But as per the Hawking effect, even an observer at infinity - who is presumably not accelerating - sees radiation. What is the connection (if any) ?

I also found this paper which seems interesting..

http://xxx.lanl.gov/pdf/gr-qc/0304042v1.pdf

senanindya:

ReplyDeleteThat's what I meant with the rather vague statement that the black hole background 'freezes in' the acceleration. In the black hole background the two observers (early and late stages of collapse) don't agree on what is a vacuum, even though none of them is accelerated. Mathematically, the calculation is literally the same as with the Unruh effect. (Not taking into account that the one situation is spherically symmetric and the other isn't.) Best,

B.

In static black holes BH radiation is due to two different vacua one of the free infalling observer (kruskal coordinates) and one of observer at some constant distance.

ReplyDeleteI 'm not sure why you bring the thermal bath into the discussion, this concerns the thermodynamic stability.

As I see it you can perfectly examines BH radiation without referring to the BH formation during collapse.

Also don't forget complementarity. Where is the membrane (which absorbs thermalize and re-emits)in the complementarity argument? It is at a Planck length distance from the mathematical horizon.

Listen I'm not saying that this intuitive picture is the correct one and indeed you shouldn't take it too seriously but it doesn't do any harm either. It has qualitatively good characteristics and that's why it is widely used even in many text books.

To tell you the truth these BH discussions usually turn into some kind of mythopoeia. It's hard to distinguish the reality from the myth and one myth from the other. In fact they are boring.

that's why

Wow this D. Biber person is feeling CATTY!

ReplyDeleteI can accept that a thermometer far from a black hole says that the temperature of the black hole is 3 K.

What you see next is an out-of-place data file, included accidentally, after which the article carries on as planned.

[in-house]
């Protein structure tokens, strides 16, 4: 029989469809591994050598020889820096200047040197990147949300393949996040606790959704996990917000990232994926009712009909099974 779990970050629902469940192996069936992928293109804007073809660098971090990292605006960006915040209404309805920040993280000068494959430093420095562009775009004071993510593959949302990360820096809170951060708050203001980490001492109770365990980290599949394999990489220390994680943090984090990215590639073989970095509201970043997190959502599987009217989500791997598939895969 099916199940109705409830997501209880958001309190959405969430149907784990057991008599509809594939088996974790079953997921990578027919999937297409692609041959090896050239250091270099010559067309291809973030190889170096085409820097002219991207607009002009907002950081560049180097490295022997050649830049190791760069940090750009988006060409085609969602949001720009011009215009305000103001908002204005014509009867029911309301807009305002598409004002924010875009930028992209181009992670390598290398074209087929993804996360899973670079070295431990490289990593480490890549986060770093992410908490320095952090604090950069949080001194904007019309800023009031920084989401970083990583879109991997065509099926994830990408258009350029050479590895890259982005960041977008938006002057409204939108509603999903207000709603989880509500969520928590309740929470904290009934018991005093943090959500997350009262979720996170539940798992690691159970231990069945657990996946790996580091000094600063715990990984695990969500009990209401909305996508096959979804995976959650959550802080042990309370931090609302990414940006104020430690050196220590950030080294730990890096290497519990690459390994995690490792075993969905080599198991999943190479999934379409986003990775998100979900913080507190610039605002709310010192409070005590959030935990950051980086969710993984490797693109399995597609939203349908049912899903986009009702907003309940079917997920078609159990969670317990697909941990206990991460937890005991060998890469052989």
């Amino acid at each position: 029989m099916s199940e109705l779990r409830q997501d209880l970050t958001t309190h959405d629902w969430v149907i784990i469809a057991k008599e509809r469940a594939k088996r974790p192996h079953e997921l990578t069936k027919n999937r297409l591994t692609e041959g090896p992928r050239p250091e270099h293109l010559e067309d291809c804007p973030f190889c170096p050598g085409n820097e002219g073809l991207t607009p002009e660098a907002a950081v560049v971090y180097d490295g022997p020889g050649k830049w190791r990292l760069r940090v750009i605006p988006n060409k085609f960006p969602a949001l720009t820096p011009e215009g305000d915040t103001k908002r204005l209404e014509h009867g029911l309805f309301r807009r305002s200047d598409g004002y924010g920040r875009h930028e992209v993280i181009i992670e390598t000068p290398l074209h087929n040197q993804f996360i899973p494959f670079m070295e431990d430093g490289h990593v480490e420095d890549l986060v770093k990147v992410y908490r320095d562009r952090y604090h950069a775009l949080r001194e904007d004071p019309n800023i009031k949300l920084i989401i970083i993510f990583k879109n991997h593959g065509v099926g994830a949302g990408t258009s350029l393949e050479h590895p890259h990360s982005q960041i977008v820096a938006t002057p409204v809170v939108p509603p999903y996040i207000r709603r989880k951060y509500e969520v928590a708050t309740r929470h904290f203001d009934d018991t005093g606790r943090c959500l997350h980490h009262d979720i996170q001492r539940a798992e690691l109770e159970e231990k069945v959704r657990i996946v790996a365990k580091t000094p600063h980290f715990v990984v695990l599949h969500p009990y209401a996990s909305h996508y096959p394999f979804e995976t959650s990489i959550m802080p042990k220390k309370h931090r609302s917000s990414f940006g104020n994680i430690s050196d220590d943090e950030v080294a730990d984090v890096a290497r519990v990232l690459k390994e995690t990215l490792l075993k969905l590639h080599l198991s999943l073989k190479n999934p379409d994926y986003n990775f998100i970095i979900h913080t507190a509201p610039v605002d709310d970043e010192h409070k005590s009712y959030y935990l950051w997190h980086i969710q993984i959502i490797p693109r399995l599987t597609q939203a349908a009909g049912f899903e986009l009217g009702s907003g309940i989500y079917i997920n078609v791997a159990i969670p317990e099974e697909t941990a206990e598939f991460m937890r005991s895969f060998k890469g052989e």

ReplyDeleteAnd I can accept that a thermometer falling very near that black hole says that the temperature of that black hole is 0.1 K.

But I can not accept that a thermometer falling very near that black hole would say that the temperature of that black hole is 0 K.

Do I need to come up with some argument? Doesn't 0 K sound improbable enough?

Jari,

ReplyDeleteI don't know what you mean. A 'thermometer' falling through the black hole horizon wouldn't say that the temperature is zero. Provided it is large enough, it would detect Hawking quanta. The point is that these are so large they're on the order of the curvature radius, and that is compatible with the equivalence principle. (Ie, you'd need a huge thermometer, thus the scare quotes.)

@Sabine: I realize that I'm much too late for this discussion, but wouldn't a free-falling thermometer be in the vicinity of the horizon for much too short a time to interact with Hawking quanta? Thus, it would only be able to provide an upper bound for the temperature (one that is quite a bit higher than the real temperature). Although I suppose you could send $10^{10}$ "thermometers" through the black hole horizon one at a time, and use the statistics from the radiation they observe to calculate the temperature.

DeleteHi Peter,

DeleteYes, instead of taking one large thermometer, you can take a lot of small ones. This decreases the chances of it becoming excited, but then you can rely on statistics.

Consider a burst of outward-aimed light emitted by an infalling object at the precise moment that it passes through r=2M.

DeleteWith a Wheeler back hole, that light is supposed to remain frozen into the horizon, so if you are outside r=2M, you don't see it. Temperature=0.

However, if you let yourself fall into the hole, and pass inwards at speed through r=2M, then you are passing through that frozen wavefront, and should register a non-zero temperature, regardless of Hawking radiation issues.

Well I guess I have to actually start thinking why the 0 K thing is impossible. The reason is some kind of thermodynamical argument, if there is a reason, I'm not so sure anymore.

ReplyDeleteNow I'm wondering: If only a black hole size thermometer with the help of Doppler shift can absorb some quanta, then how can a black hole size black hole emit those quanta? I mean, in the black hole's rest frame those quanta are really huge.

Dr Hossenfelder - I'm a layman who loves to try to understand a bit of these discussions. I'm aware of being very confused about one thing: if the escapee was formed out of the vacuum a few radii away from the BH, then isn’t it the vacuum that is losing energy, rather than the BH? If the escapee’s partner ends up falling into the black hole, then it would seem to me these events only increase the energy of the BH, not decrease it (the deficit being in the vacuum outside the hole). Obviously, I am laboring under some basic misunderstanding.